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A need for change . . . A new steering group has been formed to lead a project to establish a new ''community hub'' in Oamaru. The former North Otago Returned and Services Association building is one of several sites being considered. PHOTOS: REBECCA RYAN/SUPPLIED

The former North Otago Returned and Services Association (RSA) building in Itchen St could be developed into a new Oamaru “community hub”.

It is one of several sites being considered by a new steering group set up to lead a project to establish a multipurpose community hub in Oamaru.

At present, Community House in lower Thames St was used by about 18 groups and organisations, but it was no longer “fit for purpose”, chairman Dick Cottier said.

The 1882 category 2 heritage building is owned by the Waitaki District Council, which rents it to the Community House trust.

There was a “pressing need” for a new premises to house community services in Oamaru, Mr Cottier said.

“We’ve been looking at it for two years now .. but we’re really just starting to wind it up now because Community House is getting past its use-by date,” he said.

“We don’t want to spend any more money in there. That money would be better spent on something that’s going to be suitable for the wider community.”

The steering group, led by Mr Cottier, is applying for funding for a feasibility study to determine requirements and consider the best approach to establish a new facility that would meet the needs of the community.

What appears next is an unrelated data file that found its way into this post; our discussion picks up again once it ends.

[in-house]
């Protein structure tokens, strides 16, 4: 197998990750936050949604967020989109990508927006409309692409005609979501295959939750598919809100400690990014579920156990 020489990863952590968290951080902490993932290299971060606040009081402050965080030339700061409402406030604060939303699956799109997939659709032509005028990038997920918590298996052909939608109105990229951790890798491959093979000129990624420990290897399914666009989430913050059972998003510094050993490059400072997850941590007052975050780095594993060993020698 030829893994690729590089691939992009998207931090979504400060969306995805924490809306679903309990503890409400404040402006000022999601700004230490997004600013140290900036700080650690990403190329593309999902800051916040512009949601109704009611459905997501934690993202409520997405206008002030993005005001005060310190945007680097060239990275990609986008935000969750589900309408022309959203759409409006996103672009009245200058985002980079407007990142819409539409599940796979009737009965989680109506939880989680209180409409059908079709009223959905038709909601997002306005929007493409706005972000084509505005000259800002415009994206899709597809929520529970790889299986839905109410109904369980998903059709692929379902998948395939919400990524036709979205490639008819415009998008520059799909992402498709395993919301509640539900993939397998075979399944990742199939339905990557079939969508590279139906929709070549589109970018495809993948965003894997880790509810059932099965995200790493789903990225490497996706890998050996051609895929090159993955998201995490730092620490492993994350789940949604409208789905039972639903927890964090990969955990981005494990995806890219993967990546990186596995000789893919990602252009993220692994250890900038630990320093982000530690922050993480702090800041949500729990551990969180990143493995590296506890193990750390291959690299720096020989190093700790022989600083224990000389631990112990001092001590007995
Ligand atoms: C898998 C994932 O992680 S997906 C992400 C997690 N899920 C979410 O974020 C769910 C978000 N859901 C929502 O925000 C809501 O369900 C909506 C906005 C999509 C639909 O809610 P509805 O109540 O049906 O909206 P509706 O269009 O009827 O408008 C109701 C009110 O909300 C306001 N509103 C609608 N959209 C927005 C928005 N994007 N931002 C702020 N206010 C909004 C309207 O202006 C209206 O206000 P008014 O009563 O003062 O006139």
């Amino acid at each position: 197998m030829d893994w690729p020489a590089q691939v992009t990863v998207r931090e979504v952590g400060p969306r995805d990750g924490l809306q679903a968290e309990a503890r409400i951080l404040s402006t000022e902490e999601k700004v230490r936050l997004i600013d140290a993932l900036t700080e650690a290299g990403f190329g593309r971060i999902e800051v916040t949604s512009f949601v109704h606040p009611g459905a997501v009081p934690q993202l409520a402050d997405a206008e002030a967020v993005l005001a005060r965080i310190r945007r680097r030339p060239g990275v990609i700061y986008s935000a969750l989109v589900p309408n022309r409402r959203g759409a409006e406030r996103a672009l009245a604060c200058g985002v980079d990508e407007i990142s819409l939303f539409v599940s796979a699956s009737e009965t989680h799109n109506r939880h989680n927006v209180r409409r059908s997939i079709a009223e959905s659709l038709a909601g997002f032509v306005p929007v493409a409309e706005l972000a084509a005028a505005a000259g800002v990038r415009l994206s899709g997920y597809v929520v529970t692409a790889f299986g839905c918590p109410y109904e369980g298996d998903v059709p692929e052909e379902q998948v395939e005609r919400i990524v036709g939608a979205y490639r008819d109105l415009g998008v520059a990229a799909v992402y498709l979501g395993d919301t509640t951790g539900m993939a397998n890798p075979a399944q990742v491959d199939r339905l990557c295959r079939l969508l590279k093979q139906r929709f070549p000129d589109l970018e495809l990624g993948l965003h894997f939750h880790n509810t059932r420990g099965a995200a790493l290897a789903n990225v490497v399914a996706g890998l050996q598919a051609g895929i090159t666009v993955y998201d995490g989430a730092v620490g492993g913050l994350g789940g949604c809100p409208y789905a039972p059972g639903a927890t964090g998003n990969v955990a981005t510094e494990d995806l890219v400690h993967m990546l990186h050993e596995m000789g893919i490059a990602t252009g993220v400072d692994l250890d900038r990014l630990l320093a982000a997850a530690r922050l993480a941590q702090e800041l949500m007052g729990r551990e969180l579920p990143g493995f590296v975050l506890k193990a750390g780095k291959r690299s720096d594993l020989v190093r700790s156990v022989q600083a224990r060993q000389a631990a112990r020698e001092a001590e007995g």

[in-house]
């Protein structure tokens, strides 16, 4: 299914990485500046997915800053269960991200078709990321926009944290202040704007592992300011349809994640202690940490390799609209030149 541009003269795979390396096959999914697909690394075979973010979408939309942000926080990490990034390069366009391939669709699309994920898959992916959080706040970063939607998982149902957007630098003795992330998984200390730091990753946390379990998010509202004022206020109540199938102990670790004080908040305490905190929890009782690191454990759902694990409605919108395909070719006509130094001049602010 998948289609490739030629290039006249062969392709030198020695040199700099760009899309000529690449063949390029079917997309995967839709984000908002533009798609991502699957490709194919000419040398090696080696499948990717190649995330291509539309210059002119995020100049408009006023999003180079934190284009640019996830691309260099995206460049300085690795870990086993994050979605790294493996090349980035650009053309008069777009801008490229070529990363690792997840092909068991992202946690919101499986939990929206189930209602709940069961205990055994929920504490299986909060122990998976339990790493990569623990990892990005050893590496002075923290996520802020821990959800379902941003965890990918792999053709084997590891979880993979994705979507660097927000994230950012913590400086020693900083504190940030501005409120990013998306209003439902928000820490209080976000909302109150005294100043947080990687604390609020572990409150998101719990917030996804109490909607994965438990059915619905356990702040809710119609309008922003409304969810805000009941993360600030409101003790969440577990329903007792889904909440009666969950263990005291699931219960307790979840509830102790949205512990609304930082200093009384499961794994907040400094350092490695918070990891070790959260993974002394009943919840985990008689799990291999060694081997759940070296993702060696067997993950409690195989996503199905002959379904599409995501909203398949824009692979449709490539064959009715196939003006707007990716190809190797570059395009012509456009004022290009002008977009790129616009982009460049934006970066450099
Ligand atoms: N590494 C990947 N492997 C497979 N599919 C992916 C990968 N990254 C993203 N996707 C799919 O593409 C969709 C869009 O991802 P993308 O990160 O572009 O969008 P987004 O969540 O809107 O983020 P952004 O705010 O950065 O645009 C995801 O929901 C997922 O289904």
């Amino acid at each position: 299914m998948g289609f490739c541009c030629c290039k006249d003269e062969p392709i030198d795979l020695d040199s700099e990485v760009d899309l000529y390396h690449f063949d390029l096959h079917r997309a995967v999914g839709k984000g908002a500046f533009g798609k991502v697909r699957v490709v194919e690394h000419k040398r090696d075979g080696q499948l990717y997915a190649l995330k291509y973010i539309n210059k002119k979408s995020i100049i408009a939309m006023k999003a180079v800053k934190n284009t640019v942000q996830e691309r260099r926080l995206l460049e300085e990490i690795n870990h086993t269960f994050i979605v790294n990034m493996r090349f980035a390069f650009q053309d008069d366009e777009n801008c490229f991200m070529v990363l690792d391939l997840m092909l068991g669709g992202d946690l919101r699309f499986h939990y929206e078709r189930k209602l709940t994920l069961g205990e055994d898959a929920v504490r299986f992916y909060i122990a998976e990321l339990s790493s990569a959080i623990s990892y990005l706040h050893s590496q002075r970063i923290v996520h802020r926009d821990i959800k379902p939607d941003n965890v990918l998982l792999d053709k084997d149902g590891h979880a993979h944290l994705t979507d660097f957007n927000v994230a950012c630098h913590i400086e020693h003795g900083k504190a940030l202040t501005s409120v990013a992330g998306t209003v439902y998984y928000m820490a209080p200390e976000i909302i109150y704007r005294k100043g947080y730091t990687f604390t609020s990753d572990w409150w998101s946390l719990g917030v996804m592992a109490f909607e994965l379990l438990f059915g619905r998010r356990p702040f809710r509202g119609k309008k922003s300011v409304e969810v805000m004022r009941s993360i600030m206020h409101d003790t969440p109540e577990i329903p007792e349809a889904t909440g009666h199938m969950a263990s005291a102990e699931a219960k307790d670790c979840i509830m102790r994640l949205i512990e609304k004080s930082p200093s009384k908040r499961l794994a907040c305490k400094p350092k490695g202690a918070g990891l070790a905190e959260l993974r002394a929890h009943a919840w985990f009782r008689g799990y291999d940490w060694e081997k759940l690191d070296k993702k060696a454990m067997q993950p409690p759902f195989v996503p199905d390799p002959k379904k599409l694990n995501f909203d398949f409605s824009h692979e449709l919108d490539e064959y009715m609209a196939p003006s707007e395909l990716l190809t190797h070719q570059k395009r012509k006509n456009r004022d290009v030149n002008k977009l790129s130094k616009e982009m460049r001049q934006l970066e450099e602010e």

While the study would look at several options for a site, “the one that’s really hard to go past is the RSA”, Waitaki Mayor Gary Kircher said.

Mr Kircher and deputy mayor Melanie Tavendale have been in discussions with the steering group, but the possibility of using the RSA building as the new site had not yet been discussed with councillors.

“Our current Community House does a wonderful job, but it has been obvious for the past three years or more that it has problems with its lack of space, its need for a complete refurbishment and the lack of facilities such as confidential interview rooms,” Mr Kircher said.

“We have a great group of community people who are stepping up to say that Waitaki needs a better facility, and council is keen to work with the group to find the right solution.”

There were “some great ideas coming forward” and some potential funders had expressed an interest in the community-led project, Mr Cottier said.

The steering group is made up of Mr Cottier, Maria Buldain (Able Family Support), Christine Dorsey (Newcomers and Multicultural Society), Philip van Zijl (Oamaru Public Library), Leisa de Klerk (Volunteer South), Helen Algar (Safer Waitaki), Peter Bond (Citizens Advice Bureau), Geoff Brown (construction industry) and Cara Tipping Smith (The Business Hive).